11. Bang Bang by Jessie J, Ariana Grande, Nicki Minaj
Speaking of fun, catchy pop songs, Bang Bang was released as the first single from Jessie J’s forthcoming album, Sweet Talker. Talk about female power! The fast-paced song starts off strong with powerhouse Jessie J, gains muscles as Ariana Grande continues the sass and full-on dominates when Nicki Minaj defends herself and her sisters against any and all haters. In fact, many critics single out Minaj as the reason the song is such a success.
12. Deeper by Ella Eyre
Ella Eyre accomplishes the perfect mix between Adele and Amy Winehouse, while looking like a British Beyonce. Best known for her collaborations with Rudimental (Waiting All Night) and Wiz Khalifa (Think About It), Eyre finally tried her hand at going solo with Deeper in 2013, and boy did it pay off. The R&B/soul track features some old school jazz with some modern R&B mixed together to create a divine, classic effect.
13. Coffee by Sylvan Esso
One of the things I love about Sylvan Esso, made up of Amelia Meath and Nick Sanborn, is that they use electronics as an instrument rather than a crutch. They differentiate themselves from other electronic bands by slowing down their tempos to allow their vocals to really shine. The effect is mesmerizing in Coffee as you can feel Meathe step and strut through the vocals as she sings about the freedom of dancing as a participant, rather than an observer.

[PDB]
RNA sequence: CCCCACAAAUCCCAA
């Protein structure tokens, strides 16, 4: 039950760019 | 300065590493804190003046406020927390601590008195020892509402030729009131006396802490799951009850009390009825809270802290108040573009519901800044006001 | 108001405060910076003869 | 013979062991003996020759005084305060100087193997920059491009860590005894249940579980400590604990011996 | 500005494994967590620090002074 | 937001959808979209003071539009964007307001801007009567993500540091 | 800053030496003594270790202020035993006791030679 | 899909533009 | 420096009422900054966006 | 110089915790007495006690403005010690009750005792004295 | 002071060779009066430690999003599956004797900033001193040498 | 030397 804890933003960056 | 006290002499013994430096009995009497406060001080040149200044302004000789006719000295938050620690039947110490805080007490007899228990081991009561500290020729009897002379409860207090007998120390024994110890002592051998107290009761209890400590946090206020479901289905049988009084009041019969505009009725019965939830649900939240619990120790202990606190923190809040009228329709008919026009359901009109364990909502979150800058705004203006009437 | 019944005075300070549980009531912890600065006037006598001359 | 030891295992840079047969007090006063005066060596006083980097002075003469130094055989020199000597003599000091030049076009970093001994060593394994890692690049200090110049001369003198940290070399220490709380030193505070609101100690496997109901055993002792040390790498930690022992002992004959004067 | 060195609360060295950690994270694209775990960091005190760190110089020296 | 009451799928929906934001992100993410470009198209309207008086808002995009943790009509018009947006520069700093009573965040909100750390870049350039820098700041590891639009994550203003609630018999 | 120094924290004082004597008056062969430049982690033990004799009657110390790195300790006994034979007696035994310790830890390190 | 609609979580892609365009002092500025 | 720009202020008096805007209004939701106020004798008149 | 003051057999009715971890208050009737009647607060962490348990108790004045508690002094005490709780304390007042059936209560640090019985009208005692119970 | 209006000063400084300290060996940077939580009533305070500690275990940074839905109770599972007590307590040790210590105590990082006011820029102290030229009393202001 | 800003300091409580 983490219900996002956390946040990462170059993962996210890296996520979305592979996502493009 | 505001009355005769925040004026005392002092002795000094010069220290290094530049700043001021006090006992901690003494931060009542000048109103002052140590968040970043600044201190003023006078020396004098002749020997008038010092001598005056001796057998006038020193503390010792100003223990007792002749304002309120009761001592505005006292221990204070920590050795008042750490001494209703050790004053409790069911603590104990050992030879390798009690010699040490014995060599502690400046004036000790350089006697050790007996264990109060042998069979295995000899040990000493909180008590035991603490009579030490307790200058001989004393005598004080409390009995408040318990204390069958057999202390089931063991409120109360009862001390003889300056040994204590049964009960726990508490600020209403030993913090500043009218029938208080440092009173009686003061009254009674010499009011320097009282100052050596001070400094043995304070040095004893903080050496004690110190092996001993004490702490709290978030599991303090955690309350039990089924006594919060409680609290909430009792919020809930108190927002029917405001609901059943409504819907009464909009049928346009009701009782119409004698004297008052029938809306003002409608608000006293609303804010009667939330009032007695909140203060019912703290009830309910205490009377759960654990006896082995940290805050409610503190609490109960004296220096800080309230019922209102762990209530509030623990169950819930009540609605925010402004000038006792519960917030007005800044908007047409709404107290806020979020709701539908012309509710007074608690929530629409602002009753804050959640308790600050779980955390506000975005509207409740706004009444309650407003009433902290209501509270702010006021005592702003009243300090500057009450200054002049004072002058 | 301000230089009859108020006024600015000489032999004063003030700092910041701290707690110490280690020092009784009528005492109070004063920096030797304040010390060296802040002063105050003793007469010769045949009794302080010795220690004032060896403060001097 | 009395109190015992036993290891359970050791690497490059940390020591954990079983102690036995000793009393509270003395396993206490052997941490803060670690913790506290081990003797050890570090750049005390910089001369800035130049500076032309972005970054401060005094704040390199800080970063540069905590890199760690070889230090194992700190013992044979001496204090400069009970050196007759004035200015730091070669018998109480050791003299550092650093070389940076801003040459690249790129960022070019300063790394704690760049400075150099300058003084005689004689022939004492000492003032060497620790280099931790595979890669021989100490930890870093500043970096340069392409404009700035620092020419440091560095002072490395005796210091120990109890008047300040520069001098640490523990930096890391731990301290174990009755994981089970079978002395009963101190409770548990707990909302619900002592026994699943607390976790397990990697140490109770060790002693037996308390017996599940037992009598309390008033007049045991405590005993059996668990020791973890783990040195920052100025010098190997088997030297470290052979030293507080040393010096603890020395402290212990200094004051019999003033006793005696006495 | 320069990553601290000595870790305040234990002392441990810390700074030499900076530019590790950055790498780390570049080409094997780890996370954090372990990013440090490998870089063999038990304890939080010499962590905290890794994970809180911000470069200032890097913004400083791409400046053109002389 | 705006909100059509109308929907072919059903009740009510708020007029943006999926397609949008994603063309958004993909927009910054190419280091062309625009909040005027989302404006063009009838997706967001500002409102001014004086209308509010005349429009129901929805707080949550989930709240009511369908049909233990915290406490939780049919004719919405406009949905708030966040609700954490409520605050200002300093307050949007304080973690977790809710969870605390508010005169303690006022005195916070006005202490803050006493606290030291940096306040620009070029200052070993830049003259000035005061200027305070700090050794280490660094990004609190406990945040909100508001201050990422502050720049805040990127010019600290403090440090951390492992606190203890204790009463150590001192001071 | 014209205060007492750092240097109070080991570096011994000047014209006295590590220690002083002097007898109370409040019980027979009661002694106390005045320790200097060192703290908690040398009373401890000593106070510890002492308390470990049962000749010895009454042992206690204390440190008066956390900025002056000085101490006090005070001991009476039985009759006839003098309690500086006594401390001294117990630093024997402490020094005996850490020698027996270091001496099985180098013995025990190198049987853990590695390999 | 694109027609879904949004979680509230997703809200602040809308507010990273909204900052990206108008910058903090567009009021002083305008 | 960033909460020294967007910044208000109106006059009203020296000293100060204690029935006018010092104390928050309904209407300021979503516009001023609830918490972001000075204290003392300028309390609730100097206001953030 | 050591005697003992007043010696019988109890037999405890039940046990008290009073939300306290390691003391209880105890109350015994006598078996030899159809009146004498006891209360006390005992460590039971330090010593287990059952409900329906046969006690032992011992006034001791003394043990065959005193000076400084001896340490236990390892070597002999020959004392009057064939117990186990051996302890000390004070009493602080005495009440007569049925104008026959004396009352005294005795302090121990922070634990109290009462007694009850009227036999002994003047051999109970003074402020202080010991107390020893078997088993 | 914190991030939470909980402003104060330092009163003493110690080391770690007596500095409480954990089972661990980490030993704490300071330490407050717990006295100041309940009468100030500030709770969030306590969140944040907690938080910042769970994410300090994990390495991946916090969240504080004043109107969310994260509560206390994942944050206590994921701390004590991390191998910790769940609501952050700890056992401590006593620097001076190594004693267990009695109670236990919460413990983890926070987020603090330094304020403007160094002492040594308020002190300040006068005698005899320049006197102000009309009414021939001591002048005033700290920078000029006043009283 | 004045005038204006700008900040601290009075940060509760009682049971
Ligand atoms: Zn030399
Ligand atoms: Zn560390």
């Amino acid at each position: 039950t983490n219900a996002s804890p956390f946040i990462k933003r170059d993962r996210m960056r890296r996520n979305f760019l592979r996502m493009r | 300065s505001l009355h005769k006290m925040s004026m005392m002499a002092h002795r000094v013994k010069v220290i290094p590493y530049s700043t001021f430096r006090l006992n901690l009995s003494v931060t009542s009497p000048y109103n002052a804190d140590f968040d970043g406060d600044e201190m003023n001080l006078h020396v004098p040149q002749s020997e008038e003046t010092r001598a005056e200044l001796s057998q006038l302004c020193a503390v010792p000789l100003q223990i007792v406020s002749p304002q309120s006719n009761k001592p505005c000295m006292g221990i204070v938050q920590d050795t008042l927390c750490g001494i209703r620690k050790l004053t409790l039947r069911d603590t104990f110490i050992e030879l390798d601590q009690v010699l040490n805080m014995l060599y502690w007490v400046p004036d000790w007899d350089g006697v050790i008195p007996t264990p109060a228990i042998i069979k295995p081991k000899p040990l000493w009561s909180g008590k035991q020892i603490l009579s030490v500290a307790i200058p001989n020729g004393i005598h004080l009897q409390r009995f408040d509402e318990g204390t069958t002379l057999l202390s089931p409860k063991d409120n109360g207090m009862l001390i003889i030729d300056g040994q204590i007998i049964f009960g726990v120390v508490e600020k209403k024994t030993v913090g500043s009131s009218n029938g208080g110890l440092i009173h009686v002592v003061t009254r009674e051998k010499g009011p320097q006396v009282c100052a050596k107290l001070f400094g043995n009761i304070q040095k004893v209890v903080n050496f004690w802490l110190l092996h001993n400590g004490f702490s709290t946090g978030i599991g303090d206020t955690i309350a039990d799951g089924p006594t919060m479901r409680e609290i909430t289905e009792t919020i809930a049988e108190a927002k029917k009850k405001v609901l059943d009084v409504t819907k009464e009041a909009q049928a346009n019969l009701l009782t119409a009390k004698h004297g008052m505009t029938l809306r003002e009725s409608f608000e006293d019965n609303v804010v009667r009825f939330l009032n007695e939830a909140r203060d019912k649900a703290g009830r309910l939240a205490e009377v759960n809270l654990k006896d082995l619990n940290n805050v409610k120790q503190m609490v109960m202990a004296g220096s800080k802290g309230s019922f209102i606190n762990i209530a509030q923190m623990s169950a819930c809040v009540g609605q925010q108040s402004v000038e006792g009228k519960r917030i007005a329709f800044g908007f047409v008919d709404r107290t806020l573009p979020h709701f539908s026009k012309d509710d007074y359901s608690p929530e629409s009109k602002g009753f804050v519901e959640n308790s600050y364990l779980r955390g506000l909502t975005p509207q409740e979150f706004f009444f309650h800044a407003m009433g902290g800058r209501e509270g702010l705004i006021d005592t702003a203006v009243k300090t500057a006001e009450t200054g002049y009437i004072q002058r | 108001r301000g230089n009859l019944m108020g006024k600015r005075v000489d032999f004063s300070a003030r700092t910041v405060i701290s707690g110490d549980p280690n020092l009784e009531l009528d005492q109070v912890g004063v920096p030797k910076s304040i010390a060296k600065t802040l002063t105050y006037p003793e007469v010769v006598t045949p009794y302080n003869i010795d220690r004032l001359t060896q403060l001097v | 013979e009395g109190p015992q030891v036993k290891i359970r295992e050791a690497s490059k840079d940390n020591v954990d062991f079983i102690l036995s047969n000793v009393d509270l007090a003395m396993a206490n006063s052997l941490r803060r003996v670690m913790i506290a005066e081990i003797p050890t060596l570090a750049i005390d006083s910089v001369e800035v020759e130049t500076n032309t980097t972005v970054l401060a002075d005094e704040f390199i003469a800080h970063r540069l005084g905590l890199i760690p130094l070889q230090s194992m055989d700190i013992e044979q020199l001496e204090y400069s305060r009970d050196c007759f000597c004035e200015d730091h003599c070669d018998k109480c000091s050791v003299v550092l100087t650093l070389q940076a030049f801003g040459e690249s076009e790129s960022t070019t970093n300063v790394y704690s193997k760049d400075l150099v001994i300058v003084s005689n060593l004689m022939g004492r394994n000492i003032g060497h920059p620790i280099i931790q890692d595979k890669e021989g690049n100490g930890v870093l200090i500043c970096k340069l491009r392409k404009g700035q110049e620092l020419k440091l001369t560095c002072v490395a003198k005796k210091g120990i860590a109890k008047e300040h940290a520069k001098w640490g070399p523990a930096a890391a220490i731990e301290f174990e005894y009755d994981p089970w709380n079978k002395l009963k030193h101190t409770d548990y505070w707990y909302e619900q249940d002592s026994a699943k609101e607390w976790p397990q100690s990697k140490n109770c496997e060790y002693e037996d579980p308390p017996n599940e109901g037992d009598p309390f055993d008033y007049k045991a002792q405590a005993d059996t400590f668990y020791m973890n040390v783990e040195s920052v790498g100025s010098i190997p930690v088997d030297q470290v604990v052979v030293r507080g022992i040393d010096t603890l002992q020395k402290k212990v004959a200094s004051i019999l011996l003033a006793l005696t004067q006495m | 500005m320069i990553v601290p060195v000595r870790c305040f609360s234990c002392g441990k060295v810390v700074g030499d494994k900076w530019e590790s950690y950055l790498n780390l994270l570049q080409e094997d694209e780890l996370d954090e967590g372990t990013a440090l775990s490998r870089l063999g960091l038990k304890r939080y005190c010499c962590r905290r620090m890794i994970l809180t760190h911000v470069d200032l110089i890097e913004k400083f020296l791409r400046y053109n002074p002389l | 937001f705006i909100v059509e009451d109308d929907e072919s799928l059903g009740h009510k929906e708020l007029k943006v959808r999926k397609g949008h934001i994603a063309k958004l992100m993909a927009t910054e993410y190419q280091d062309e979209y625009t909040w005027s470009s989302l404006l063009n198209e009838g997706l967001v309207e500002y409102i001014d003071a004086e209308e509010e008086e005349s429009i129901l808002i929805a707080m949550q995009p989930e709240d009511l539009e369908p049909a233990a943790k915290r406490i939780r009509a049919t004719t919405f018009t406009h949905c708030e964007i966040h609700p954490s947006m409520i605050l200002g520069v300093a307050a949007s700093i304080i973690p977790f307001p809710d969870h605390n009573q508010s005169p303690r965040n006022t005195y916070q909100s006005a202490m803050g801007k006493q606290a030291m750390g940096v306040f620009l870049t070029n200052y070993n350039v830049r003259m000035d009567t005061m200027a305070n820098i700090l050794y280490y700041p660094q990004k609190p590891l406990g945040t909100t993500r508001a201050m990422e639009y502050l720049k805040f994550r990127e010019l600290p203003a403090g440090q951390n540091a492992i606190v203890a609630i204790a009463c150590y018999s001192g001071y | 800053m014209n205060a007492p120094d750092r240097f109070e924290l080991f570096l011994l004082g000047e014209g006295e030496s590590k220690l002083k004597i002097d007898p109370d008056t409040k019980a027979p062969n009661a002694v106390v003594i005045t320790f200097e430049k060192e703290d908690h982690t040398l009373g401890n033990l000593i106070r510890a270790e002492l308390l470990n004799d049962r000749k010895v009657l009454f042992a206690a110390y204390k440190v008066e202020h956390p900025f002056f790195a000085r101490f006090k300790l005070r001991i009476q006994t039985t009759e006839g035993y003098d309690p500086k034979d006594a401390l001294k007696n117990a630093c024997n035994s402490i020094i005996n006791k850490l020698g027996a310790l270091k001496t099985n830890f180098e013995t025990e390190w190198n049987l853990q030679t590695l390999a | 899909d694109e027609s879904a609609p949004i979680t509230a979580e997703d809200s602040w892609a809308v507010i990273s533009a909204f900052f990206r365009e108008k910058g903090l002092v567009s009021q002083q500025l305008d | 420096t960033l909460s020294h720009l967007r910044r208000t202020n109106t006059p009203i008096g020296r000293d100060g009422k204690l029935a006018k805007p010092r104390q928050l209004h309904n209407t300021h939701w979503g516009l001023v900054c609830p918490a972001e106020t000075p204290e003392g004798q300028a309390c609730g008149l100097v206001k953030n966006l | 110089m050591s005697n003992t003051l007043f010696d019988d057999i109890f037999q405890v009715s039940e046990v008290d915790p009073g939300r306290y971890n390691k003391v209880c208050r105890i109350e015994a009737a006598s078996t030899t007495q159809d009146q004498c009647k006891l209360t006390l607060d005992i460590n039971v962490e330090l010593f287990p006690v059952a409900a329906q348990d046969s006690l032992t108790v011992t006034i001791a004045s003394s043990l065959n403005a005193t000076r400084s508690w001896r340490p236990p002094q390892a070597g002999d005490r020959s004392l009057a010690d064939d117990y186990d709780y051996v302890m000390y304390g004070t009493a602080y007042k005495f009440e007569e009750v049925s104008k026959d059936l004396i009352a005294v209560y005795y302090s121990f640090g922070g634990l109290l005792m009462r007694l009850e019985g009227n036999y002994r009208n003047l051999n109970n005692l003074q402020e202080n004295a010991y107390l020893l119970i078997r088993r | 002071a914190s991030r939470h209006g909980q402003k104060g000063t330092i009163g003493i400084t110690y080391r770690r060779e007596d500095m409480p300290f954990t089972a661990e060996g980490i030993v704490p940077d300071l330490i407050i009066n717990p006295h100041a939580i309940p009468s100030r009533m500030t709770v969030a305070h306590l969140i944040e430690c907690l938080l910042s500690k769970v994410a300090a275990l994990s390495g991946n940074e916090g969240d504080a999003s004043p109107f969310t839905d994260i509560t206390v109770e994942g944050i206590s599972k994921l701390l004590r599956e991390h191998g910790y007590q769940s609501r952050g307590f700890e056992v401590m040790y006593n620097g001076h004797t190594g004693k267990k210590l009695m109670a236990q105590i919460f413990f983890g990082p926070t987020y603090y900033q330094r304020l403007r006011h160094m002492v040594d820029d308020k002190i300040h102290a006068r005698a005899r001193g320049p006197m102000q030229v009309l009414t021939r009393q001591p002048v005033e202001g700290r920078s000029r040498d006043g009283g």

14. Watch Me by Paul McDonald & Nikki Reed
While they may not be married anymore, Paul McDonald and Nikki Reed create some gorgeous, smooth and rich melodies together in their album, I’m Not Falling. It’s difficult to single out one of their songs as the best, as the entire album has a beautiful, cohesive and organic feel to it. However, Watch Me brings a slightly different flavor than the others with its elements of jazz, soul, and honest and raw songwriting.
15. Part II ( On the Run) by Jay-Z, Beyoncé
No one was talked about more this summer than Jay-Z and Beyoncé. Despite all of talk about their relationship status, one thing still remains true. They put on one hell of a show! They work hard and continually push the music industry to the next level. In the title track of the tour, Jay and Bey show just why they’re on top.
16. Home by Johnnyswim
If you were sad about The Civil Wars breaking up, you might want to check out perhaps the most promising newcomer of 2013, Johnnyswim. Husband, Abner Ramirez, and his wife, Amanda Sudano, comprise this singer-songwriter, country and folk band. Home immediately draws the listener in through various stories of people’s journey’s to love, including their own, with a beat that’ll make you want to clap your hands along. The pair’s voices blend so well together that it’s almost difficult to tell where one voice ends and the other begins. What songs were you playing this summer?